The Google Display Network (GDN) is often dismissed as being a waste of money that drives low quality traffic to your website and generates little or nothing in the way of conversions.
That view was probably justified back in the early days of the GDN when advertisers had little control over where their ads appeared and had a limited range of design options available to them.
In recent years it has become much easier to create eye-catching display ads. And the targeting options for controlling where your ads appear and what sort of people see them have become far more sophisticated.
In this article I'm going to explain how each of these targeting options works and gives examples of how you could use them to supplement your Google Ads search campaigns.
What is the Google Display Network?
The Display Network is a collection of websites that have agreed to show ads on their pages by signing up as publishers for the Google AdSense programme. Google gives these publishers a small share of the fee it charges the advertisers each time one of their ads is clicked.
The websites in the GDN are also known as placements. They range from well-known news sites through to niche blogs.
Unlike the text-only ads that appear on Google search results pages, ads on the Display Network can be made up of text and images.
Targeting Options for Google Display Ads
There are six different types of targeting available for GDN advertisers.
The first three targeting options are about narrowing down where your ads appear.
Keyword targeting is a form of contextual targeting. You give Google a list of keywords relevant to your products or services (a bit like you do for Search Network ads) and then your ads are displayed on websites across the GDN which Google feels are relevant to your chosen keywords.
You can run a placement report to get a list of the sites where your ads have appeared. You can then exclude any placements that you think are irrelevant.
Topic targeting is another form of contextual targeting. It works in a similar way to keyword targeting except that now you are telling Google to choose the placements based on the topic of the page. You can select from a pre-defined list of topics that you want to target.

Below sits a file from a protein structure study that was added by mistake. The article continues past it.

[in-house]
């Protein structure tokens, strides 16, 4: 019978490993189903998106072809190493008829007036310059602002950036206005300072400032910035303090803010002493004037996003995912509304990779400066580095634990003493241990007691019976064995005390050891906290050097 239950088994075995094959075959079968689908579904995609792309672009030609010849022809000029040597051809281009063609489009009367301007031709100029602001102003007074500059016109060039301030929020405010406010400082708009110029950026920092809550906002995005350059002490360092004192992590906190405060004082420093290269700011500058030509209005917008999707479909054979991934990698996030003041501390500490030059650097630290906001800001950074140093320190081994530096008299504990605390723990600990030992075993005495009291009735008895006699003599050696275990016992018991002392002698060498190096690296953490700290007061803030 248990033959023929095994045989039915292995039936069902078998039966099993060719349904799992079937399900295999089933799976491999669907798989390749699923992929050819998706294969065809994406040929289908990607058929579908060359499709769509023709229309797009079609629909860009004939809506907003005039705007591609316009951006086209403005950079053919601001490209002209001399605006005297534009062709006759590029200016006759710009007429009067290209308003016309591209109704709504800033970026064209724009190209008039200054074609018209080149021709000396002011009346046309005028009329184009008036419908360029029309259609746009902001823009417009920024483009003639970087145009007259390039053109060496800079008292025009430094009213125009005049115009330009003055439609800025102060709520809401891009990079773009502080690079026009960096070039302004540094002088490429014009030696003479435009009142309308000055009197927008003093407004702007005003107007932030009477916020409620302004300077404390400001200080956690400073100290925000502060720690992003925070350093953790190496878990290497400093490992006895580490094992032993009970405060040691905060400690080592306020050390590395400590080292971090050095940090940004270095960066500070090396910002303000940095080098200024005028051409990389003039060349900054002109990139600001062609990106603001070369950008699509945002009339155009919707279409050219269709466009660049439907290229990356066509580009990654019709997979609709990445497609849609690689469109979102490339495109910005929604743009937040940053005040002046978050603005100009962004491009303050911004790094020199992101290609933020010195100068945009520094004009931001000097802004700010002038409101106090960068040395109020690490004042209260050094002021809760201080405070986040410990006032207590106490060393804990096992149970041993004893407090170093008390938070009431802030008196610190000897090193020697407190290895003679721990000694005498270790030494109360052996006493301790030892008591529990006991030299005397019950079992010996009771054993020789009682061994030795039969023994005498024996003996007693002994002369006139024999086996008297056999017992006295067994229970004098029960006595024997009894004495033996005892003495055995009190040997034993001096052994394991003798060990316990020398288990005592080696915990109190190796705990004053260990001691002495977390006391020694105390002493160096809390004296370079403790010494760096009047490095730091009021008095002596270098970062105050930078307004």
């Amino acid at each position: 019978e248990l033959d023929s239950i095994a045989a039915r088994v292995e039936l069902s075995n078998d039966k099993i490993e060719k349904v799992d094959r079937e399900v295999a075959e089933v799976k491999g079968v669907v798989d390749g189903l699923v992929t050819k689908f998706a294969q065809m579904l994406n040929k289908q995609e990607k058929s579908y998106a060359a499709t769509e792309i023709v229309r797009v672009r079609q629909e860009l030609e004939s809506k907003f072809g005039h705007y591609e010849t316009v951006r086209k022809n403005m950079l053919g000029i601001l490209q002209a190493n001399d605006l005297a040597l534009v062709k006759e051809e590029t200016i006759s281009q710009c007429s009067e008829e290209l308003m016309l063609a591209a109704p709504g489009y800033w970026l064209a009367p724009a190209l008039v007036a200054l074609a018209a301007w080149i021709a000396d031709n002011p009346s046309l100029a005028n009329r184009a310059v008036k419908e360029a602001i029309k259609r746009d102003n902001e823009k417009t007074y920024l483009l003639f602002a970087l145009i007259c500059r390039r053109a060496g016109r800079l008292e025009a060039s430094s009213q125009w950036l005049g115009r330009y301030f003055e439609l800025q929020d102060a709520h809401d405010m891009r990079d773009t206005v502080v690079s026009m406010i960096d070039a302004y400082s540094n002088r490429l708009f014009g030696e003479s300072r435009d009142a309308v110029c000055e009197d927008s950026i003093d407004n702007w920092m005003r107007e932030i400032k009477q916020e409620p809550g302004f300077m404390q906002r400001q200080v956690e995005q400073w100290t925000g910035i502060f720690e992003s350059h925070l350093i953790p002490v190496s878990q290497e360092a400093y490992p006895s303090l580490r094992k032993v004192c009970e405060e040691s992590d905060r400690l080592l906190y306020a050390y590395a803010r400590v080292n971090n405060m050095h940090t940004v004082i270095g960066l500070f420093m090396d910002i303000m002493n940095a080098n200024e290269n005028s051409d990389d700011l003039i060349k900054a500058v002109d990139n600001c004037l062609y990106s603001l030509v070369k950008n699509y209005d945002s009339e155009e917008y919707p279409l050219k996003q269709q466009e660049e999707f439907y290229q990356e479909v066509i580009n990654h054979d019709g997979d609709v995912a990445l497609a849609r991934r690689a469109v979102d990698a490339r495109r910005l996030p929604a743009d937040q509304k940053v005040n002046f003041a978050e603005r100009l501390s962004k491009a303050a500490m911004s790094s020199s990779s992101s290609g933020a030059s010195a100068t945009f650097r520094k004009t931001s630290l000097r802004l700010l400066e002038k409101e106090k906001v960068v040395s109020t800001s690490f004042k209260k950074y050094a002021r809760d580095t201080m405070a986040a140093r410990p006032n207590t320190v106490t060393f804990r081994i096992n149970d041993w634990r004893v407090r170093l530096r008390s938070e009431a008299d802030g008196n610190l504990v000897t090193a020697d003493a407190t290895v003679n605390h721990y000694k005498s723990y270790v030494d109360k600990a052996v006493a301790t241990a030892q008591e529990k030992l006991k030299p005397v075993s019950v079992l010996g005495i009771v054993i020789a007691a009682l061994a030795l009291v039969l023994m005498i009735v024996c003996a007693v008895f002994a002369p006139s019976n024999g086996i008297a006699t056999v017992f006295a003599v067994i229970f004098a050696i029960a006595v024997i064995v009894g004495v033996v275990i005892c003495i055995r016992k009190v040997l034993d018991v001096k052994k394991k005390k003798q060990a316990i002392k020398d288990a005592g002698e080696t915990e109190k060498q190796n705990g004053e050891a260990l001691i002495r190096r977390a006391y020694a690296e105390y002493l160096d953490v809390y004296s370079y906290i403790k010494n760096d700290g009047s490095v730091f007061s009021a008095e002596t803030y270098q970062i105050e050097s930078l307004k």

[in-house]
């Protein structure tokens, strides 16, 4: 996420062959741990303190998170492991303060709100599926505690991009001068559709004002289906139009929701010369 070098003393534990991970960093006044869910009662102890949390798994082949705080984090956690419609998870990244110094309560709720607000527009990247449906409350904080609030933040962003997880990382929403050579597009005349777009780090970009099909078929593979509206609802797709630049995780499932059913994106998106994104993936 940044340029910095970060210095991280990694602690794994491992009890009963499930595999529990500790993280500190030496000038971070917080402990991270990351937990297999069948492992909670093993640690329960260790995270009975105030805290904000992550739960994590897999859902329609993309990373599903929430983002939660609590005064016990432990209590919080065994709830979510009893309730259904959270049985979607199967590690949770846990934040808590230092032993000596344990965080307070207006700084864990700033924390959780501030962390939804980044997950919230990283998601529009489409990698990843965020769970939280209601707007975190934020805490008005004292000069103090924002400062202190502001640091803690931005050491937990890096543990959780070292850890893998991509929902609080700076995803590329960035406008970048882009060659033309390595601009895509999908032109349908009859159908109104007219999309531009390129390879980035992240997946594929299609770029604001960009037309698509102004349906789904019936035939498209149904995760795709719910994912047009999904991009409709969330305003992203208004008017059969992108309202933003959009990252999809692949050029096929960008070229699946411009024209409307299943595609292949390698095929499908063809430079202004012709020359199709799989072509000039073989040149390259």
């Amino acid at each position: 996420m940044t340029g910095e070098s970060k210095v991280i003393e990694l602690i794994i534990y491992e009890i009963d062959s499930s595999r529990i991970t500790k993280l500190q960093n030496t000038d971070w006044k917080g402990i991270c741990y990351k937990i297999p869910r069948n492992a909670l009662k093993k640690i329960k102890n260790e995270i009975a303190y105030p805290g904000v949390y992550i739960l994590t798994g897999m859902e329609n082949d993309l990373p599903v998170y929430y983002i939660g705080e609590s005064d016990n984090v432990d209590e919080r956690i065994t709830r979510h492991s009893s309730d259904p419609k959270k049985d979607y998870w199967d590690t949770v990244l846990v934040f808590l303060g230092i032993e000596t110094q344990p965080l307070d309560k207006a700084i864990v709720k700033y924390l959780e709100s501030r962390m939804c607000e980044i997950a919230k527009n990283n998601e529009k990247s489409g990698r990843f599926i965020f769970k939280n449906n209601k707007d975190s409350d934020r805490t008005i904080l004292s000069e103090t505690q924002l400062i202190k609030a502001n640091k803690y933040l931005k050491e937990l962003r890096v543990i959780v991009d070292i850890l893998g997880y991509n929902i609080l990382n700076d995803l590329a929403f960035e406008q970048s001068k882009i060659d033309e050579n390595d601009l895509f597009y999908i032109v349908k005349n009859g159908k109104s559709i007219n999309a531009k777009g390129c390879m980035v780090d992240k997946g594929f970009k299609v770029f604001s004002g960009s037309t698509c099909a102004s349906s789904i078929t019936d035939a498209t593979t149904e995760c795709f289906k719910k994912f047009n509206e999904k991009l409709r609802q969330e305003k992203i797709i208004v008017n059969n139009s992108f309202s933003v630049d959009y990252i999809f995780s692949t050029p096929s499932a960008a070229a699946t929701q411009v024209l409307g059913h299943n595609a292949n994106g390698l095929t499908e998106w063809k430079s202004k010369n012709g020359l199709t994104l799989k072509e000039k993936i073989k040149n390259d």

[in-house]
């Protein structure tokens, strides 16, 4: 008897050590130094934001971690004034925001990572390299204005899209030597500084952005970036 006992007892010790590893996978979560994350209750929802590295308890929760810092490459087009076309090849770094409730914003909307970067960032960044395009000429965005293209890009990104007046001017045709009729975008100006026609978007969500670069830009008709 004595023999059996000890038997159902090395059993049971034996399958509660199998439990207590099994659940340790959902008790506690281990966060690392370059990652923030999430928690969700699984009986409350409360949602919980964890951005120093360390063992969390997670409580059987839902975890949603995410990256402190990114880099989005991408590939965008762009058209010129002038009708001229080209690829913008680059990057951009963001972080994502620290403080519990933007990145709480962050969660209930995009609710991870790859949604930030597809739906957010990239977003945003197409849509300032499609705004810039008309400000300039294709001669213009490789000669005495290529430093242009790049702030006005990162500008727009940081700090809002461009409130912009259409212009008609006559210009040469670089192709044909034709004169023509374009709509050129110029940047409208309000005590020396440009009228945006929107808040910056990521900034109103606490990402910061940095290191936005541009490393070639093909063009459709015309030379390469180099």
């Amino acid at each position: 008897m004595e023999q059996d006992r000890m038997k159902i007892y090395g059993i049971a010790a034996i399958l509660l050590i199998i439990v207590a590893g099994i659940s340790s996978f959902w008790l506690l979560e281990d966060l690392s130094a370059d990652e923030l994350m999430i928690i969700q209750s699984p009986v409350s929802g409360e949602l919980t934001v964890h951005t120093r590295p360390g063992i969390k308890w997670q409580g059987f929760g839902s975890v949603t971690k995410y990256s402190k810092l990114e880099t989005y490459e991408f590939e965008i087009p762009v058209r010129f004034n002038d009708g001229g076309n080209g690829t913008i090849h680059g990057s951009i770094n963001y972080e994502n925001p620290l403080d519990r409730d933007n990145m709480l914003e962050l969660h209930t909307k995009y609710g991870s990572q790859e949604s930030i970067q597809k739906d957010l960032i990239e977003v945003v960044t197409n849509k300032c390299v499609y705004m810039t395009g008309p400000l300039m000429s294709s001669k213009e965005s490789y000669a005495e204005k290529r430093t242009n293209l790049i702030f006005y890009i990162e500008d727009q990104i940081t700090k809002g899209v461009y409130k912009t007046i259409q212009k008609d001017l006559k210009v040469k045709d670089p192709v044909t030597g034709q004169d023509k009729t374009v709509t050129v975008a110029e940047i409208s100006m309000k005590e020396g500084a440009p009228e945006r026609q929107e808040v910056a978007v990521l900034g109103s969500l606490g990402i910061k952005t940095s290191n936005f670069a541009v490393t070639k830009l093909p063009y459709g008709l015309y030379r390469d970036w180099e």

This is the most precise option for determining which website(s) your ads will appear on. You can raise and lower your bids for individual placements (publisher websites) in accordance with site performance or relevancy.
However, not all of the Display Network sites are available as managed placements and those placements which are available tend to have a higher demand and cost associated with them.
The remaining three targeting options are for determining what type of people will see your ads rather than for controlling which sites they'll be shown on.
Audience targeting lets you show your ads to specific groups of people based on their hobbies and interests, regardless of what kind of site they are looking at. For example, if you sell golf equipment you could decide to show your ads to people who Google knows have an interest in golf, irrespective of whether they are viewing a website to do with golf or a website to do with share prices.
Within audience targeting you have two lists of interests you can choose from. The affinity audiences list allows you to target people who have a long-term interest in a particular subject – e.g. petrol-heads who love cars. Google would determine their interest based on their long-term browsing habits.
You also have the in-market audiences list which lets you target people that Google has identified as currently being in the market to buy a particular product or service. For example, if someone who doesn’t usually show any interest in cars has suddenly started visiting a lot of car review websites then Google will take this as a sign that they are looking to buy a car at the moment.
With this option Google allows you to determine who sees your display ads based on their age, gender, parental status, and household income.
Google will know the age and gender of anyone who is logged in with a Google account; in other cases they will make an educated guess based on the person’s browsing history.
By using remarketing you can target your ads so as they are only shown to people who have previously visited your website.
You can refine this further by specifying which groups of past visitors you want to target. For example, you could opt to show ads to everyone who's visited your site in the past 30 days, or you might decide to show ads only to people who visited your site but didn't submit an online enquiry.
By using different targeting methods in combination with each other you can get even more control over where your ads are shown and to whom. For example, you could combine interests and demographics to show ads to people aged 18-24 who are in the market to book a holiday.
With the right targeting, advertising on the GDN can be a very cost effective way to increase brand awareness, reach new markets, or re-engage with existing customers or prospects.
What experiences (good or bad) have you had with display ads? I'd love to hear from you, especially if the advice in this article has helped you get better results. So please do leave a comment in the box below.